Bringing Politics into the Workplace during Election Season: A Wise Move for Employers?

by McNees Wallace & Nurick LLC
Contact

[author: Jodi Frankel]

This post was contributed by Eric N. Athey, Esq., a Member in McNees Wallace & Nurick LLC's Labor and Employment Law Group.

Mitt Romney recently drew criticism for commenting to the National Federation for Independent Business (NFIB) that employers should weigh in on the upcoming election when speaking to employees. Specifically, Romney told NFIB members: "I hope you make it very clear to your employees what you believe is in the best interest of your enterprise and therefore their job and their future in the upcoming elections." Romney went on to say that there is "[n]othing illegal about you talking to your employees about what you believe is best for the business, because I think that will figure into their election decision, their voting decision and of course doing that with your family and your kids as well." These comments likely had many HR professionals across the country asking, "Can employers really do that?"

Federal election laws prohibit many types of voter intimidation but do not prohibit employers from expressing their political opinions in the workplace. When it comes to employers, however, the line between political expression and employee intimidation can be blurred. An obscure Pennsylvania state law addresses this issue and makes it a crime for "any person or corporation" to intimidate voters or to otherwise interfere with the "free exercise of the elective franchise." Violations of the law can trigger a penalty of up to $5000 and imprisonment for up to two years. Given the severity of these penalties, employers who are inclined to stump for a candidate in the workplace need to be careful.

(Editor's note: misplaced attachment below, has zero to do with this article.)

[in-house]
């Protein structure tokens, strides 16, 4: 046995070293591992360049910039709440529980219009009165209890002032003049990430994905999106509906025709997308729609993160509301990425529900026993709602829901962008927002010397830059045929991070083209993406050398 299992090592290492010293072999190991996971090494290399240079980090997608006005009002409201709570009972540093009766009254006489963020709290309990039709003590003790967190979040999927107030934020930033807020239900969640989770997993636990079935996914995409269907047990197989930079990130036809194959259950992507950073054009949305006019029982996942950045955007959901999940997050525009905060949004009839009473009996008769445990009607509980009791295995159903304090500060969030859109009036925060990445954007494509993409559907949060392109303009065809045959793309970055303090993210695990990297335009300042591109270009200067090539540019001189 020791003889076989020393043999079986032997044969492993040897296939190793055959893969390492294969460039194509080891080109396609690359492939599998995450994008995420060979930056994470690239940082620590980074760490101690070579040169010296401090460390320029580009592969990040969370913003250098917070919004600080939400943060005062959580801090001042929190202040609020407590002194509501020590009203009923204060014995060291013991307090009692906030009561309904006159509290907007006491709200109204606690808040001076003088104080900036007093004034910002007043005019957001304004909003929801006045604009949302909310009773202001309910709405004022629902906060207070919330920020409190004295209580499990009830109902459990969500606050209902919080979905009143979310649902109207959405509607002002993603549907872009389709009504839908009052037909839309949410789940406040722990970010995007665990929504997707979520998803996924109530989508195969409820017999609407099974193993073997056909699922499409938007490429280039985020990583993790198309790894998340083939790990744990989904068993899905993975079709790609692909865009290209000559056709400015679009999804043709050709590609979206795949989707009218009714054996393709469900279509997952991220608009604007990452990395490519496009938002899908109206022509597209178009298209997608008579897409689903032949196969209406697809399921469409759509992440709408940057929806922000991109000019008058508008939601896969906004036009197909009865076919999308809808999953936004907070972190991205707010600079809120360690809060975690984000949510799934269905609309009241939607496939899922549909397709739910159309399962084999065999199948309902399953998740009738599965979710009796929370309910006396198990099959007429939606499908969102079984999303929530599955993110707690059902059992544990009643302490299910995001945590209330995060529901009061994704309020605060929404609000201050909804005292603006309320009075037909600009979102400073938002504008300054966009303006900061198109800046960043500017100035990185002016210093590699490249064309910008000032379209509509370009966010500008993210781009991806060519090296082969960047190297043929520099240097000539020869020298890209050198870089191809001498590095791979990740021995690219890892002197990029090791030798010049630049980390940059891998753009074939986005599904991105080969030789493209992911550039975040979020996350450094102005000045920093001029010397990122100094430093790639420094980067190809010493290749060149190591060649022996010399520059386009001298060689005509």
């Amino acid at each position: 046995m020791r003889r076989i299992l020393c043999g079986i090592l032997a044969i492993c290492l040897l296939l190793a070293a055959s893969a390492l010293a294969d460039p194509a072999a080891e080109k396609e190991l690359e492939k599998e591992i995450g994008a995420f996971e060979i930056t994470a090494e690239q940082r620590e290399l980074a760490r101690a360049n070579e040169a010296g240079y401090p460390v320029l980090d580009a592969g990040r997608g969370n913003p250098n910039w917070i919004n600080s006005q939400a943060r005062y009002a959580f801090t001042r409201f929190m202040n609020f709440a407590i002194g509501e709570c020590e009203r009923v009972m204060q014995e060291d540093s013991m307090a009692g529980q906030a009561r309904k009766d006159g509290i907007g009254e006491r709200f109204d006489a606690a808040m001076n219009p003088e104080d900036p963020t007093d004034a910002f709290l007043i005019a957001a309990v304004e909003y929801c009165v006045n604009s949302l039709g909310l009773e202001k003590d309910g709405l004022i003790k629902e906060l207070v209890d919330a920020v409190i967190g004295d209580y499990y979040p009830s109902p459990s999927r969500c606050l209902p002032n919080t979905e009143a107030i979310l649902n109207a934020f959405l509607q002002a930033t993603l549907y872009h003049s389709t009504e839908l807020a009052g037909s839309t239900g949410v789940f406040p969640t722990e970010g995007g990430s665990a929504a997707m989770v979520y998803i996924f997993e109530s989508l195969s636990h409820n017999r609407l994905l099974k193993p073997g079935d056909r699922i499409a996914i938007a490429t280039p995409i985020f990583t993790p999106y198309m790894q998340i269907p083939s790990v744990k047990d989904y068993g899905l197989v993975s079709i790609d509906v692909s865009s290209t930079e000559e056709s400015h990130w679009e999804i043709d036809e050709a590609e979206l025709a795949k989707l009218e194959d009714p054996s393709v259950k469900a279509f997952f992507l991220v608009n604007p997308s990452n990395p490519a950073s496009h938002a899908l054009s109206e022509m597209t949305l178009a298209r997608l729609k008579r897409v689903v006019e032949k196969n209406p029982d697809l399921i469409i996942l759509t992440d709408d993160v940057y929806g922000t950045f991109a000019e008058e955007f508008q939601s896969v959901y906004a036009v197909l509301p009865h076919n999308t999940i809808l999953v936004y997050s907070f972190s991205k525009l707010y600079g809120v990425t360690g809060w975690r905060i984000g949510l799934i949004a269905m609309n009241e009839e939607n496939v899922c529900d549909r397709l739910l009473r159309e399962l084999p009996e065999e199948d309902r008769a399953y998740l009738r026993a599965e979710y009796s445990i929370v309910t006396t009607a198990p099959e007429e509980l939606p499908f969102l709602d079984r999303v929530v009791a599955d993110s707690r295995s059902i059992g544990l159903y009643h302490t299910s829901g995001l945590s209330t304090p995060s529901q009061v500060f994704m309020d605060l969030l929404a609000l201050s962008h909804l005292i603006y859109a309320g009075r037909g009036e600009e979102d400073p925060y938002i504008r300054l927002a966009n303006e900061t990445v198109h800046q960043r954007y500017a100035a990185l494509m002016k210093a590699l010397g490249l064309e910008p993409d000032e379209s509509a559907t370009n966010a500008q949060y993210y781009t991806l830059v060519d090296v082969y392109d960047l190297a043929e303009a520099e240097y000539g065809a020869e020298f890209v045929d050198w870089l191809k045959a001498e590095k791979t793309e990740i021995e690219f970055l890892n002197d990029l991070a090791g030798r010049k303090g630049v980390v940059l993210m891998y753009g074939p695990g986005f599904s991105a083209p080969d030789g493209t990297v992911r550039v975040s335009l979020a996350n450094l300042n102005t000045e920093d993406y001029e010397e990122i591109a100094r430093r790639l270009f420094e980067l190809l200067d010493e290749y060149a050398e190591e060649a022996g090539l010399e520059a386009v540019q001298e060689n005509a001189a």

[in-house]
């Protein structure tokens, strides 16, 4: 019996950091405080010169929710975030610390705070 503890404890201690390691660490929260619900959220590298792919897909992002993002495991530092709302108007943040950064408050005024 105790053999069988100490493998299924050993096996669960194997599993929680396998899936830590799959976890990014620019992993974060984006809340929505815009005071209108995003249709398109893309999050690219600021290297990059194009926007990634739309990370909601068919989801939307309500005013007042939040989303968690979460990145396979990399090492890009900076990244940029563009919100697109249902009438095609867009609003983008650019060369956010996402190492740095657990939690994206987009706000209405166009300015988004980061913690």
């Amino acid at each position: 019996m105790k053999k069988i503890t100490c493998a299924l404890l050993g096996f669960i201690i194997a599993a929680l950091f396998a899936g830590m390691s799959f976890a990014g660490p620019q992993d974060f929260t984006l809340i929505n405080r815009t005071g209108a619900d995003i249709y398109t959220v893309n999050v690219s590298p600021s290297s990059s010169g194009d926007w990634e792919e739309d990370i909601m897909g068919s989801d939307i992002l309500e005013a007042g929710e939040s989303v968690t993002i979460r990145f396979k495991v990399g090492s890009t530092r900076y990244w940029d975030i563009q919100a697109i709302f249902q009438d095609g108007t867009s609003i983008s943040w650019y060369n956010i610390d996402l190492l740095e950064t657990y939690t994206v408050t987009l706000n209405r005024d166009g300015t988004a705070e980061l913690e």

The state law prohibits several types of conduct:

  1. The use or threat to use any force or restraint, or any other manner of intimidation or coercion upon any person in order to compel the person to vote a certain way or to refrain from voting;
  2. The use of any "forcible or fraudulent device or contrivance" to interfere with any individual's vote;
  3. The payment of wages in "pay envelopes" which contain or on which is written any political motto, statement or "argument containing threats….intended….to influence the political opinions of employees"; and
  4. Displaying in the workplace, within 90 days of any election or primary, any "handbill or placard" threatening that if a particular candidate is elected all or some of the work in the establishment will cease, wages will be reduced or similar threats.

Most employers have the sense to steer far clear of these prohibitions. However, any employer that brings politics to work must remember that their commentary will be subject to varying interpretations by employees. An employer's political commentary may be perceived as threatening to some employees, though no threat was intended. To use Romney's example, merely saying that a particular candidate is better for business would pose no problem at all under Pennsylvania law. However, saying that the company will shut its doors if another candidate is elected, may well cross the line.